It’s time to again reject encroachment on farmland
and preserve our agricultural resources!
It’s worse than “disingenuous.”
That’s the word used in a story by a local newspaper about the so-called “public process” that Clackamas County engaged in around three recent open houses. The subjects: changing the designation of properties from rural reserves to an undesignated status to allow them to be developed – making them far more valuable in the process.
The three properties at the heart of this effort include Langdon Farms south of the Willamette River owed by the Maletis Brothers, Springwater Road owned by Terry Emmert, and another 400 acres east of Canby. Despite the major impact on cities and residents, the three public open houses for citizens were scheduled the week before the Fourth of July holiday with short notice and only property owners within 250-foot of the proposed study area were notified. Affected cities, mayors, community planning organizations and hamlets all say they were not notified. They were outraged, and I agree with them.
Thanks to the quick actions by Friends of French Prairie and other community organizations in Wilsonville, approximately 400 people attended the three open houses. Only one person spoke in support of this proposal, Chris Maletis.
That shouldn’t be a surprise. Thousands of citizens participated in the Urban/Rural Reserves process to preserve foundation farmland, prevent urban sprawl and give certainty to farmers and urban developers. After years of court challenges, the court ruled that areas south of the Willamette River were properly designated as foundation farmland. Instead of accepting the court’s and the public’s verdict, Clackamas County Chair John Ludlow and other commissioners voted to spend $200,000 to study employment lands in areas that have already been decided – and that would benefit only a few property owners. At the same time, those same property owners have donated tens of thousands of dollars to the campaigns of the chair and those commissioners.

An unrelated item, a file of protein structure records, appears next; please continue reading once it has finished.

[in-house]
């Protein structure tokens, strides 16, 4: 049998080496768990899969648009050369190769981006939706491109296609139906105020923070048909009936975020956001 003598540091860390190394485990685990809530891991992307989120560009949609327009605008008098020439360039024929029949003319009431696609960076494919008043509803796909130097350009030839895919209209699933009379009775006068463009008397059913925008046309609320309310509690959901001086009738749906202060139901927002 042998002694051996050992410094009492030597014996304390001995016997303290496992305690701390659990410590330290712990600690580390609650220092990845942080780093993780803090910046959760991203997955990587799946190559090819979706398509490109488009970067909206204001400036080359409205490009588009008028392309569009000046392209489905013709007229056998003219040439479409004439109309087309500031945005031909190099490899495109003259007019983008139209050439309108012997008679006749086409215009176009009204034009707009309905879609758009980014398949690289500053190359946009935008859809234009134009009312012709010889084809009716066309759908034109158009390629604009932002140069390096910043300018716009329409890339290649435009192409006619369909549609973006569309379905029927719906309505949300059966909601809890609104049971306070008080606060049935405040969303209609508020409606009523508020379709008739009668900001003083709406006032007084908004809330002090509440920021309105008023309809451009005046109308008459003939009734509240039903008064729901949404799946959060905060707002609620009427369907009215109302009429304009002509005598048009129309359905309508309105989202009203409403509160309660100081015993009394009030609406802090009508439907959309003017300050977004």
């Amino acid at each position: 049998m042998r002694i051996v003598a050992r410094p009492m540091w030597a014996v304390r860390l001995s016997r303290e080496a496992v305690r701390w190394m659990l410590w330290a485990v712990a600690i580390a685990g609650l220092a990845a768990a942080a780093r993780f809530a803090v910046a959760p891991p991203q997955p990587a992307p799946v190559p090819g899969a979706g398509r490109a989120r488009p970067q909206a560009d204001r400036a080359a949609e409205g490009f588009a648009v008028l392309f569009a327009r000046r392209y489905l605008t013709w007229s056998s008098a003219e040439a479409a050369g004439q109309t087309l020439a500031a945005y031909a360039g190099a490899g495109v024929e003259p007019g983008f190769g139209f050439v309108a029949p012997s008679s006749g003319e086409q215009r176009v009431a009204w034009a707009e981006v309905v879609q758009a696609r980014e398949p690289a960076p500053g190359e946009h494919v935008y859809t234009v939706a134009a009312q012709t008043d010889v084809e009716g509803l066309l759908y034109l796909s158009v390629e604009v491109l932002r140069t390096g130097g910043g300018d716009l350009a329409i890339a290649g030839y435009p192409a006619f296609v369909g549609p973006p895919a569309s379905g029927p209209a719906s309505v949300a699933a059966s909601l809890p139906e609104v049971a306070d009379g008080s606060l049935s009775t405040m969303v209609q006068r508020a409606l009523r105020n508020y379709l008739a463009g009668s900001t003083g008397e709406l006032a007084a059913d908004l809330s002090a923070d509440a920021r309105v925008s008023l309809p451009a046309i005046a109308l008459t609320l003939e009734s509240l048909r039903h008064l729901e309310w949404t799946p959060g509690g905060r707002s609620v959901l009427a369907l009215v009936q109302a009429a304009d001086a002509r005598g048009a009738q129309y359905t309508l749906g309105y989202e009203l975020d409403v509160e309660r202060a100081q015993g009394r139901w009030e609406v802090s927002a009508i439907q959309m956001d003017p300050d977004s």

These properties are in the heart of agricultural land and have been rejected as urban land in all previous public processes. And for good reason: our citizens need jobs close to their communities where services already exist; not on virgin farmland down in the Willamette Valley, where communities do not have the infrastructure to support these industrial uses – and taxpayers would be on the hook for paying for them.
Why should this matter to all Clackamas County citizens? The Clackamas County Commission adopted five strategic priorities in Performance Clackamas; chief among these: Build Public Trust through Good Governance. This process does exactly the opposite.
I personally attended two of three open houses. No one I spoke with received notice from the county nor did I encounter even a single individual who supported the proposal. There is a work session that is scheduled on this subject on Aug. 3. While a vote is not usually called during a work session, there is nothing preventing that from happening, if a majority of commissioners decide otherwise. That must not happen. Instead, we should restore the integrity of a process that has raised far too many questions – and far too few answers about who the County Commission is truly serving.
— Jim Bernard, Clackamas County Commissioner